Corazza has set out an ambitious agenda for the Women’s Forum over the next three years. For one thing, the global meeting will move from its original home in Deauville to Paris in October. “I’ve been promoting Paris for the past 33 years in my professional life. It is THE place to promote women,” she believes. “Paris is a feminine city, with 12,000 startups it is a city of innovation. If you want to create a manifesto for women, you do it in Paris!”

The next forum, however, is a regional one – in Rome, at the end of June, commemorating the 60th anniversary of the signing of the Treaty of Rome, the cornerstone of the European Union. Then in November, the Women’s Forum holds a meeting in Mexico. Next year, sites include Singapore, Toronto and possibly South Africa.

But while the venues and the attendees may be diverse (and the attendees always include men), the goal for Corazza remains singular and focused – bringing the power of women to bear on important issues of the day. “If I were to name one overarching goal,” she says, “ it would be to continue to level the gender playing field – to help our economies and societies rebound from historic gender bias, and to help women fully realize their ambitions for their lives and their careers.”

Editor’s Note: This Article originally appeared on Forbes and is featured here with Author permission.


Shellie Karabell
Shellie Karabell
Shellie Karabell has spent more than 40 years in international broadcast journalism, including executive news and management positions in her native USA, Europe, the USSR/Russia and the Middle East for ABC News/WTN, Dow Jones Broadcast, PBS, AP Broadcast and CNBC, responsible for news coverage, bureau management, and budgets of several million dollars. She has specialized in business news since 1982, covering hundreds of tier-one international companies and executives. As a TV correspondent in Europe, her coverage included the release of the American hostages from Iran in 1981; the Pan Am 103 crash in Lockerbie, Scotland,1988; the civil war in Lebanon in 1983; the civil war in Yugoslavia in 1991-92, and the collapse of the Berlin Wall. She is a recognized expert on Russia, having started her coverage there in 1986 (including interviewing Boris Yeltsin and Edvard Shevardnadze) and continuing to the present day, and living/working in Moscow from 1996-1998 for ABC-WTN. Before moving to Europe in 1983, she was a chief news editor and field reporter for ABC Radio Network News in New York, and the business anchor for Satellite News Channel. From 2009-2013 she was Director of Media Relations and Editor-in-Chief of INSEAD Knowledge, the business school's online business magazine. Born in Philadelphia, PA, she has a BA in English from Pennsylvania State University and masters work in political science (Penn State) & Russian History (NYU) and lives in Paris.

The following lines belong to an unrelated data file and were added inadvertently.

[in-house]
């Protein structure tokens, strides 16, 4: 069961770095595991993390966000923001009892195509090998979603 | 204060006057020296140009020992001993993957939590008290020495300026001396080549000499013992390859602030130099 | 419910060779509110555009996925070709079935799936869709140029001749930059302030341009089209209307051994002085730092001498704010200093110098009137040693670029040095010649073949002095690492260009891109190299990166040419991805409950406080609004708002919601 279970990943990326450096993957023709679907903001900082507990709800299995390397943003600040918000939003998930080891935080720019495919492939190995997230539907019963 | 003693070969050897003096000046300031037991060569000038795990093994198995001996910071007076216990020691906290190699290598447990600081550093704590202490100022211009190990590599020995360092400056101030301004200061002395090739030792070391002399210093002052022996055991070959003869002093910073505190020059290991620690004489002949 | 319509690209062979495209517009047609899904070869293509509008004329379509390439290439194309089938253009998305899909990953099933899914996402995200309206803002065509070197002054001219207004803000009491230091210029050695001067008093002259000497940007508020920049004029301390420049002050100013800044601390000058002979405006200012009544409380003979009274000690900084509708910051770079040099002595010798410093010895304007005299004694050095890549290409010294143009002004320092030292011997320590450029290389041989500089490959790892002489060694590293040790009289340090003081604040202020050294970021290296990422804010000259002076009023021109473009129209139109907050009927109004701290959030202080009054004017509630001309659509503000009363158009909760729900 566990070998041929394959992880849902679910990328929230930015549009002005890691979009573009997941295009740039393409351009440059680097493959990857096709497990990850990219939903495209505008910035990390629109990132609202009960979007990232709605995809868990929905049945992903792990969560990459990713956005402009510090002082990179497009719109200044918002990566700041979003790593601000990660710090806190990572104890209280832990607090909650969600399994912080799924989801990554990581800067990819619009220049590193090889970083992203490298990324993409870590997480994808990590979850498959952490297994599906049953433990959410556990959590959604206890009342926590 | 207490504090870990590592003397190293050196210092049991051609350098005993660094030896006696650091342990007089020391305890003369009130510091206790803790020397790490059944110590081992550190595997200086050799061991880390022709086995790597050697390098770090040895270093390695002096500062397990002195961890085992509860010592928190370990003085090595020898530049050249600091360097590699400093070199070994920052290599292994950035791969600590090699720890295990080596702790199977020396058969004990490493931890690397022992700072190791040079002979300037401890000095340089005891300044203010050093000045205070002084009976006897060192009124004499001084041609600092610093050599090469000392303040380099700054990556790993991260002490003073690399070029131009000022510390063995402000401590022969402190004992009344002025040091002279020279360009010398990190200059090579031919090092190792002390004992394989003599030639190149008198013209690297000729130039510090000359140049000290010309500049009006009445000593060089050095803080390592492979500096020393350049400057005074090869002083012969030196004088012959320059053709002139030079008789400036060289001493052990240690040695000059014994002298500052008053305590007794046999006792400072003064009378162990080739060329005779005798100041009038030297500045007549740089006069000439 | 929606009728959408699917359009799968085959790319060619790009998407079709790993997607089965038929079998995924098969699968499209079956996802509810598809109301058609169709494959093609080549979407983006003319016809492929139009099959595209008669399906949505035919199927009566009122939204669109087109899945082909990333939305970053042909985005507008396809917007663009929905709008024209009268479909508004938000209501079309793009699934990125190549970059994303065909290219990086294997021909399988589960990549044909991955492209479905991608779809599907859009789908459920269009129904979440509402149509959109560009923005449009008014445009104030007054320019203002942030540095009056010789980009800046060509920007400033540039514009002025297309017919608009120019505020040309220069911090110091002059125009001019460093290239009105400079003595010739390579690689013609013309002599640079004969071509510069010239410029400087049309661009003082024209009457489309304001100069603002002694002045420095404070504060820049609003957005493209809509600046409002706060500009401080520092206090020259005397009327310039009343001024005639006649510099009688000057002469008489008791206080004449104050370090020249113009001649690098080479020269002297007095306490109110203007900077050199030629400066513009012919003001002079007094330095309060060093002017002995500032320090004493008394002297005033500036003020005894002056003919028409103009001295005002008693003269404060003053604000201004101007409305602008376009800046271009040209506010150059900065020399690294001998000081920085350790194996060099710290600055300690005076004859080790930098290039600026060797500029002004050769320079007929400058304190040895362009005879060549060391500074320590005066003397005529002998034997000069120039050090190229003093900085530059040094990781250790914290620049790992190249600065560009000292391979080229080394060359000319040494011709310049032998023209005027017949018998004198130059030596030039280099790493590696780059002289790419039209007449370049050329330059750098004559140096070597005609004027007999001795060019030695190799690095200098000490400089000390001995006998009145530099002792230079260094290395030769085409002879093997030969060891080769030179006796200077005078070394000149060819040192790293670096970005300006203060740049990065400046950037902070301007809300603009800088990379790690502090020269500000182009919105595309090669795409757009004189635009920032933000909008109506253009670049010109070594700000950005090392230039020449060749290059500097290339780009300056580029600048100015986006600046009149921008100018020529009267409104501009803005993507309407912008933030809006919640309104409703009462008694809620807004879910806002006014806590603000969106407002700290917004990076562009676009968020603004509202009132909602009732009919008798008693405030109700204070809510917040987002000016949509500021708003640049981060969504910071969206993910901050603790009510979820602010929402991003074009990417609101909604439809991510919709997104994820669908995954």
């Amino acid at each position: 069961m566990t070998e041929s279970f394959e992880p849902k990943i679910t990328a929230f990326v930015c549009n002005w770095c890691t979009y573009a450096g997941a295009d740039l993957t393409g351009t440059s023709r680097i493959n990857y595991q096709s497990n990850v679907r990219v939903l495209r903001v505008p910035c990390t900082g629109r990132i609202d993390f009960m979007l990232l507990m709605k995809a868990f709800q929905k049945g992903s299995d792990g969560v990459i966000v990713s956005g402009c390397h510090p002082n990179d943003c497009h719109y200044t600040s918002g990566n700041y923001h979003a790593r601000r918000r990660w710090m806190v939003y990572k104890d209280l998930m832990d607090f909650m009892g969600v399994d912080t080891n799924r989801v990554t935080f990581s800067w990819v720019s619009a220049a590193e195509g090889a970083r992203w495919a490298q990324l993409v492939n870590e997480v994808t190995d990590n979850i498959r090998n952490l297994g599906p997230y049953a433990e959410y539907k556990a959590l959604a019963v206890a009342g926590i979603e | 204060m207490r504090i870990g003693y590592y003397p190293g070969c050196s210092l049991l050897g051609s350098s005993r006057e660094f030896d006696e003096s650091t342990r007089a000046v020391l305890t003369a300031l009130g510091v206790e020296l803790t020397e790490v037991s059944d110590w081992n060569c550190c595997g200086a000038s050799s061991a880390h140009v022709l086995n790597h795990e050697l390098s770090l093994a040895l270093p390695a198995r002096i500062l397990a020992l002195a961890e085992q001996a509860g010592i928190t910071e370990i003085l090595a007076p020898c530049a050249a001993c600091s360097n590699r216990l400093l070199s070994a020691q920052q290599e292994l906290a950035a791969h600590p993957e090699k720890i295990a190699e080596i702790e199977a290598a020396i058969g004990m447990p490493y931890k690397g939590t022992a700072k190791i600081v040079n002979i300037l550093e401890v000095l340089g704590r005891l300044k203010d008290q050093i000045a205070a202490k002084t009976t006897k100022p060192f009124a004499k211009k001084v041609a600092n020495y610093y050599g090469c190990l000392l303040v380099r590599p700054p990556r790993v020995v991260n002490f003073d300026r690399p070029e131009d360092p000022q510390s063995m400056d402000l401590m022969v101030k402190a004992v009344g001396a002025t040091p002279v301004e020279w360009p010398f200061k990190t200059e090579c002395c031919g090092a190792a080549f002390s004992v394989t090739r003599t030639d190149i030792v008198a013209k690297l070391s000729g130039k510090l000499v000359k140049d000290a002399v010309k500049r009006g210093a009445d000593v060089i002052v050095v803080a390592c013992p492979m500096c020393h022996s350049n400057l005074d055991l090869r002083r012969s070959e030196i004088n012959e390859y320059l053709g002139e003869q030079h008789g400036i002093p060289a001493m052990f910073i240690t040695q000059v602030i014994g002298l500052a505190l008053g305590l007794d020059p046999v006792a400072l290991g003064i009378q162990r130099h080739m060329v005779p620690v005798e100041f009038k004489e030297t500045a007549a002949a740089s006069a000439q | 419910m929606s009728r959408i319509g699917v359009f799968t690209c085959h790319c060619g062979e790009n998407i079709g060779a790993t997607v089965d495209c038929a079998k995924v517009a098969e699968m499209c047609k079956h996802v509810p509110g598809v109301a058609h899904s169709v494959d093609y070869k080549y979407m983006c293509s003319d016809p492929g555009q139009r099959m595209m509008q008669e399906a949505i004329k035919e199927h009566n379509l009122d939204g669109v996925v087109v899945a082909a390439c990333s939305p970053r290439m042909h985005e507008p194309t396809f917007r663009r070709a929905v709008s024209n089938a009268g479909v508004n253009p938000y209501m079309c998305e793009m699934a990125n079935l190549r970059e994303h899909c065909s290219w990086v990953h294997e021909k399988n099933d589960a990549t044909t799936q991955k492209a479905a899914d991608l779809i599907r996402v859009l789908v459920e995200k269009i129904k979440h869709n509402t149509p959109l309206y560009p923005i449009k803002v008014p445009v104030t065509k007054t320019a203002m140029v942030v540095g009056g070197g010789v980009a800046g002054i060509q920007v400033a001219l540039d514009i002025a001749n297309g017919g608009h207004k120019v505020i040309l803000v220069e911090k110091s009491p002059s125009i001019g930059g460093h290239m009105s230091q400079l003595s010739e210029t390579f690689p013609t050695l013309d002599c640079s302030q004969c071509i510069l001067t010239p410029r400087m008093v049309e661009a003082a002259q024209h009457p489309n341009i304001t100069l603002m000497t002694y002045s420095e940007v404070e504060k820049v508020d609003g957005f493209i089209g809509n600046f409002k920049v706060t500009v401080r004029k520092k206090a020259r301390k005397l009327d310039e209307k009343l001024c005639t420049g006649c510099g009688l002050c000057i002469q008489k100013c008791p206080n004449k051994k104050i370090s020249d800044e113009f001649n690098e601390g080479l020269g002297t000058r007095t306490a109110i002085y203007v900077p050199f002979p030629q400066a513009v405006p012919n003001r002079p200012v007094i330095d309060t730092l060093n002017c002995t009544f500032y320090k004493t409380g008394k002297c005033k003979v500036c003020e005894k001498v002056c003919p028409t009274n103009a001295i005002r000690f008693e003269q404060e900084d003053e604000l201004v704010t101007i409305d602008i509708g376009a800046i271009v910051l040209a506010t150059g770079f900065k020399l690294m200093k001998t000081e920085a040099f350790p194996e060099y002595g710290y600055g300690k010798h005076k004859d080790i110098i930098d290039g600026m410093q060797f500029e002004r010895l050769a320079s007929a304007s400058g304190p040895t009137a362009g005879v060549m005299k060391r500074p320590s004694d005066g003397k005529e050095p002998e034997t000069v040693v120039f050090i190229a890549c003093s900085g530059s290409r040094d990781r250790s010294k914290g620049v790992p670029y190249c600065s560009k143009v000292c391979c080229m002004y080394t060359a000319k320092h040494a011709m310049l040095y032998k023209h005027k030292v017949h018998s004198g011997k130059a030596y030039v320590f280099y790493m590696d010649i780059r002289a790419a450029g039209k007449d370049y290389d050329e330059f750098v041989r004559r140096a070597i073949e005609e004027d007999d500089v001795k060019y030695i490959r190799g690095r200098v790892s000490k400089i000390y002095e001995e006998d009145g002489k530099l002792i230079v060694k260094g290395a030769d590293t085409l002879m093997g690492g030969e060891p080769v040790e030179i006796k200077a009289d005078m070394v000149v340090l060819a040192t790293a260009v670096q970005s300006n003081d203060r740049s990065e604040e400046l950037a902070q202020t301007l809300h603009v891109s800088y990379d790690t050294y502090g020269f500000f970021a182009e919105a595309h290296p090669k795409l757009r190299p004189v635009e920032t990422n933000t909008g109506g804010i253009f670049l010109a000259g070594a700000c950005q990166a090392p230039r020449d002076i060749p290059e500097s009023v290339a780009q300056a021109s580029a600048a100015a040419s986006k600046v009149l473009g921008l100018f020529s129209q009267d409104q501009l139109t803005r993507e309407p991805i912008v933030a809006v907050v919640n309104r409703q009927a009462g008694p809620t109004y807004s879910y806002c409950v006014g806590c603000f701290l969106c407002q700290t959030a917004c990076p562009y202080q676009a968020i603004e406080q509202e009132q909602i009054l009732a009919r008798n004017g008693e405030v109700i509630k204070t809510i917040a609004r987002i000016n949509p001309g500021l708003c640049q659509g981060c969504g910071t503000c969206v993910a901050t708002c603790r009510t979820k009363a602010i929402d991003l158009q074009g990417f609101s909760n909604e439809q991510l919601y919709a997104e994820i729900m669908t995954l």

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  1. Twenty some years ago I was in a meeting, shadowing an operations executive. I heard the phrase “you’re just a woman” directed to a marketing VP just to the right of me. This was a response to her presenting numbers and customer feedback from a few strategic accounts that people at the table didn’t want to hear. From what she presented it sound like our three main clients were jumping ship. No one there could argue with the numbers or the evidence presented. Instead they kept on bringing up her sex. This continued on with every meeting I attended. Well, she resigned a month after. A month after than those three clients left us.

    There was a strong bias twenty years ago towards women. Today I don’t see that bias nearly as strong here in Canada and the USA, though you wouldn’t believe that if you listen to social media. The only real bias I personally see now is when women pretend to be men; when women mimic male behaviors and exaggerate these behaviors under the assumption that more is better. This bias women face today are not because they are women, but because they are pretending to be something they’re not.

    Women are not the only ones prone to this. Beta-males pretending to be Alpha-males and vice-versa. People from other nations with very polite cultures adopting aggressive gun-slinging attitudes.

    The problems women face today in the workplace are more from individual biases on not being “to your own self be true” than any systematic prejudice constructs. Therefore, I strongly agree with that point on mentoring mentioned in this article.

    Please note that there are exceptions. There always are.